Anyway, this post is about a field trip to Asakusa arranged by Waseda University International Community Center that I went on about one and a half month ago. There will also be photos from a festival, Kawagoe Matsuri, that I went to in the evening the same day.

The first stop on the Asakusa trip was an old traditional craft shop in a calmer part of the area where the owner explained the art of dyeing. We were seated around a small table in a tiny room full of dyed fabrics while the owner explained how the dyeing is done, what materials to use, and also showed us a video.  ´

The photo above shows the plants used for making the dye. The photo below is of a paper where a pattern for the dyeing has been cut out.

After that we went to another building where the dye solutions were kept. Apparently the solutions have never been changed since he started the business, which, if I remember correctly, were some 40 years ago.

The original plan was that we were to dye our own handkerchiefs, but unfortunately we ran out of time. Though we still got to try it with a smaller piece of fabric as in the picture above, and you can see the result below.

Here you can see the whole process in three steps. The top part is the white fabric, and the red is a sort of glue that is applied with the help of the pattern papers. In the middle part the fabric is dyed and the glue is still left, and at the bottom the glue has been removed with water. This is the final result, and this blue/indigo is the only colour they use. Here are some of the works in the shop.


We then moved on to a nice little old-fashioned shopping street where we had lunch, and then we got up close with the Tokyo Sky Tree. Can't wait till it opens in spring! :) We also went to a park and a temple. Some pictures below. 

Next up are some photos from Kawagoe Matsuri that two friends and I went to later in the evening. Kawagoe is less than an hour's train ride from Tokyo, located northwest of the city in the Saitama direction. The festival is held here every year in October, and it attracts a lot of people.

During a festival the streets are usually crammed with different festival stands. Most of them sell food or snacks, but toys and idol merchandise aren't that uncommon either. And you're likely to see a stand where you can buy goldfish, or, as in the case below, turtles.

However, the highlight is the festival floats - big decorated wagons pulled around by volunteers. On these there are musicians and dancers, performing tradtitional music and dance while going around the streets of the town. The dancers are dressed as different characters, for example a girl, a fox or a dragon. It rained a bit the night we went there, so some of the floats were covered in plastic for protection.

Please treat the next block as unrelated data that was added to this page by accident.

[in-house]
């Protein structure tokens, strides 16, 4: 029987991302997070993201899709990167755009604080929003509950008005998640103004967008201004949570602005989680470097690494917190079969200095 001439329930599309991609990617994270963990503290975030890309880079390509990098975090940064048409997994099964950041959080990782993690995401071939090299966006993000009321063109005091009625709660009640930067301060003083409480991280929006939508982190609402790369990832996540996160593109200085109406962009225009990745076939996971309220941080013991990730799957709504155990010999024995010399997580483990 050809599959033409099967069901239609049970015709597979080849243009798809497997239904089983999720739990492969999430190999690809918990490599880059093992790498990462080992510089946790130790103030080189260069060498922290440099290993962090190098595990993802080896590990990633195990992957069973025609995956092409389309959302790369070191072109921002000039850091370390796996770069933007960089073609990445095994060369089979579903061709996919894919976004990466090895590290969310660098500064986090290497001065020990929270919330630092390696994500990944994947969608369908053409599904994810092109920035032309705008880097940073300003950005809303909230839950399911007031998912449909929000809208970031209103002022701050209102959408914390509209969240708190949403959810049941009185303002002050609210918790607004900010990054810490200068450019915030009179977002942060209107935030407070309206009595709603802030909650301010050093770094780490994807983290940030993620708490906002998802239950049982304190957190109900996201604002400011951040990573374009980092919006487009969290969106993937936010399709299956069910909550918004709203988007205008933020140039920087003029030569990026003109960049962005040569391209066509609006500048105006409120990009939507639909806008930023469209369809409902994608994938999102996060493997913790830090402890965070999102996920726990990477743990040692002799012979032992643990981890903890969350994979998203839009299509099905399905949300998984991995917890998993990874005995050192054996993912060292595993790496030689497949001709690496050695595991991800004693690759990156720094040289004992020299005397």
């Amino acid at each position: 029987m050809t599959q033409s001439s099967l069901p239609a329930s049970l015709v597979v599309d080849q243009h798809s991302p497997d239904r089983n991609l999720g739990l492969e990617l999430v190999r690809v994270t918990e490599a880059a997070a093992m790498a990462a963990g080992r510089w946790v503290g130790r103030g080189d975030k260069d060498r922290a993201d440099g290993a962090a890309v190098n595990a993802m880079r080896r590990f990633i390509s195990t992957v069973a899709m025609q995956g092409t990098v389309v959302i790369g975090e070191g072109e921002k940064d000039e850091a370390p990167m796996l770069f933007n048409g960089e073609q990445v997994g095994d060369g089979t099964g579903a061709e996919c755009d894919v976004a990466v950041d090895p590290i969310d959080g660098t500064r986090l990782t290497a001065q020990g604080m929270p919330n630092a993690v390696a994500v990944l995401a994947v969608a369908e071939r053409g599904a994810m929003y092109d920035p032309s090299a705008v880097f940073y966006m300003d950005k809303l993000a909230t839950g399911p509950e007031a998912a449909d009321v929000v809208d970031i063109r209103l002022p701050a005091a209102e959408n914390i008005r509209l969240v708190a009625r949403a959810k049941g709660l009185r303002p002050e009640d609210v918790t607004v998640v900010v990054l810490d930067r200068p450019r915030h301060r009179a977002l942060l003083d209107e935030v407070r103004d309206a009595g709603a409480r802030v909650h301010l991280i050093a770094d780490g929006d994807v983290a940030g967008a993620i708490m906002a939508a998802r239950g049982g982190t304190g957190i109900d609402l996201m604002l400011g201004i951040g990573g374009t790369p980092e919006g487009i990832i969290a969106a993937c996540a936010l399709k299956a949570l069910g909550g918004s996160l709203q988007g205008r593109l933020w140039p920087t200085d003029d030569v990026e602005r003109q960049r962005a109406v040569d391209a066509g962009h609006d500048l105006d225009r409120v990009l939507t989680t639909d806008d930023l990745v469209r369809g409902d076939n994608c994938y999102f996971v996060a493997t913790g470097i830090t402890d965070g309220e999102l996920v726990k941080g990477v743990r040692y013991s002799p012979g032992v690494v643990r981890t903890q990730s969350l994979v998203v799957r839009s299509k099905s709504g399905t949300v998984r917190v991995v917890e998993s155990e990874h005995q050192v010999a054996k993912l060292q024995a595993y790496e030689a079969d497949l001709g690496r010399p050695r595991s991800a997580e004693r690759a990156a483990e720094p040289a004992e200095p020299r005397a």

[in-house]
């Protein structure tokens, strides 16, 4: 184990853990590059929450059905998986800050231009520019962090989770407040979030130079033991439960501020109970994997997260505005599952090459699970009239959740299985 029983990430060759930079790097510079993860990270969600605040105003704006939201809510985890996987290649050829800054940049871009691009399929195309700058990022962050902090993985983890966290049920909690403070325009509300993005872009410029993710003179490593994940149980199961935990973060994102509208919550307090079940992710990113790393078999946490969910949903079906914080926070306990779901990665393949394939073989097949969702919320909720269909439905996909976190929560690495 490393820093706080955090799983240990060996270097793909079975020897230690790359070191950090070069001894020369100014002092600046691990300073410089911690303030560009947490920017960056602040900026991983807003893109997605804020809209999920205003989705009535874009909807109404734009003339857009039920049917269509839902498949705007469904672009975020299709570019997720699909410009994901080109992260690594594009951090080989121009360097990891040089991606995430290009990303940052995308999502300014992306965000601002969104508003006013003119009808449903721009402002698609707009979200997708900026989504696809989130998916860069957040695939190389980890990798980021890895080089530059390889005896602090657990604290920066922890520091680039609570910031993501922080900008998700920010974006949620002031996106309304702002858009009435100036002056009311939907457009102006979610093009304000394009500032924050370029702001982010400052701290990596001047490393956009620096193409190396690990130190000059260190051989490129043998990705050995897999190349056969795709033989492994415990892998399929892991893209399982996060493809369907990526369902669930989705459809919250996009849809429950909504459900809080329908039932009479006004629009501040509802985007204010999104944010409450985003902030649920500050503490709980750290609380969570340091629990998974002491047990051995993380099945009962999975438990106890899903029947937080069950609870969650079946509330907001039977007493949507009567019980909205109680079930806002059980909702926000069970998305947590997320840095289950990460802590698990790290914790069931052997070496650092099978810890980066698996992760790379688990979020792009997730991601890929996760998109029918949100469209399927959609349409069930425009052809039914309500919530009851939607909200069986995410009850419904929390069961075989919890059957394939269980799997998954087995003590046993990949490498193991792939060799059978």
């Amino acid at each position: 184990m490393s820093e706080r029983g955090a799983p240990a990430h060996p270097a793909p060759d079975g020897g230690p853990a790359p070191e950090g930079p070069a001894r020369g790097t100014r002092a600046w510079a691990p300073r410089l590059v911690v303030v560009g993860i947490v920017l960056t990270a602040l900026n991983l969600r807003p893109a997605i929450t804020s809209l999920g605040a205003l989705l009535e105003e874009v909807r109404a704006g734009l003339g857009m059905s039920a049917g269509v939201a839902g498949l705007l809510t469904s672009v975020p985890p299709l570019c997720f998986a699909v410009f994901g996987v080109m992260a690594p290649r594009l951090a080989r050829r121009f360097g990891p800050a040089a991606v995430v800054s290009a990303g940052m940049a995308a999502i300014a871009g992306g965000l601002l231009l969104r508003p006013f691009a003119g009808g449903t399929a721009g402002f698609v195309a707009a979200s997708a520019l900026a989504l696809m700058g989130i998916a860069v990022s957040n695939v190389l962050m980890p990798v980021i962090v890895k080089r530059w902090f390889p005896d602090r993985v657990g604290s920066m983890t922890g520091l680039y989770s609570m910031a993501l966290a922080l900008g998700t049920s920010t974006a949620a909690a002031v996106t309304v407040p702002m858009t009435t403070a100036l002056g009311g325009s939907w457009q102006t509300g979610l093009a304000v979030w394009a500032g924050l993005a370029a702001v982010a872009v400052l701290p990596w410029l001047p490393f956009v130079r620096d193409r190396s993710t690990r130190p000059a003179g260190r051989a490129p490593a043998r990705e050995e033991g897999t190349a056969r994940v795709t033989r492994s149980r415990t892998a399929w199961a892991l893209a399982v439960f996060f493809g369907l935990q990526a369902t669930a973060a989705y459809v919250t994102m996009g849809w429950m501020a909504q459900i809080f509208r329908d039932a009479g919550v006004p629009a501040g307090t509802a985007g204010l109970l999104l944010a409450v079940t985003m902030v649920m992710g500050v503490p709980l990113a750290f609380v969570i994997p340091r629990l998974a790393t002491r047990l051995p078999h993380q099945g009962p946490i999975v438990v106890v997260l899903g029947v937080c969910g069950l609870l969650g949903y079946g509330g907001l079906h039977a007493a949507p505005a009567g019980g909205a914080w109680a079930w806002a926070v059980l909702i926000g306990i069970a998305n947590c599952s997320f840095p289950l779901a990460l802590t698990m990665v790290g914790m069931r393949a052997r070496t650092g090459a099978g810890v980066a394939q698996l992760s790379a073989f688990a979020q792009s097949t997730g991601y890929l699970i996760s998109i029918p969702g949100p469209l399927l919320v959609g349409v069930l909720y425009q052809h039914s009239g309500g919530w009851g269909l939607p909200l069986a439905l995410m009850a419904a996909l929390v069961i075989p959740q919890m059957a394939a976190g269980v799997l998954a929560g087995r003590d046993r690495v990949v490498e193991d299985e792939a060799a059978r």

There were quite many floats, so while going around town they would often meet with one another. Then some sort of competition between them would begin, each group showing off their skills. I've tried to upload a video of the spectacle, but it just won't work. Until I manage to upload it you'll have to make do with some more photos.

We strolled around town, had some festival food and watched the performances. Kawagoe has a lot of old-style buildings, so it was easy to get into the festival mood :) It was really fun and I'm glad I went. If you want to read more about the festival, you can do it here: http://kawagoematsuri.jp/English/index.html

I'm ending this post with my favourite character from the floats. Grrr!

söndag 25 september 2011

Nerd alert

Today a friend and I went to Akihabara. We had nothing planned, so we just strolled around and checked out a few shops. I think looking at anime figurines is my new hobby :)

I like how the escalators look like hamster tubes :)

I've also been to Nakano Broadway, a mall where they mostly sell nerd stuff, for three days in a row this weekend. I've been wanting to check it out since a friend at home told me about it, so I decided to go there on Friday. However, I got there a little late and didn't have time to look around properly, so I went back on Saturday. There were so many things I wanted but I resisted the urge to buy them and I'm quite proud of myself. There were a couple of posters of NEWS (a group I like) that I really wanted though so I went to withdraw money. Then it turned out that none of the ATMs I tried accepted my card, even though it cleary stated they should. Fortunately I found an ATM today that worked so I got back to Nakano after the trip to Akihabara and bought the posters. Apart from the anime/manga stuff the mall has a couple of great idol shops with loads of second hand goods. Happy :)

Here are some pictures. The first two are of Nakano Sun Mall, which is just next to Nakano Broadway.

The following are of Nakano Broadway. The mall itself is not the most flashy place ever, but the shops are great :) Half of the mall is probably made up of different Mandarake shops, where they sell all kinds of second hand nerd stuff.   

I also took a walk around the area, and there are loads of cozy, small streets just next to the mall with lots of places to eat.


End of post, hope you enjoyed :) Tomorrow our lessons start, wish me luck!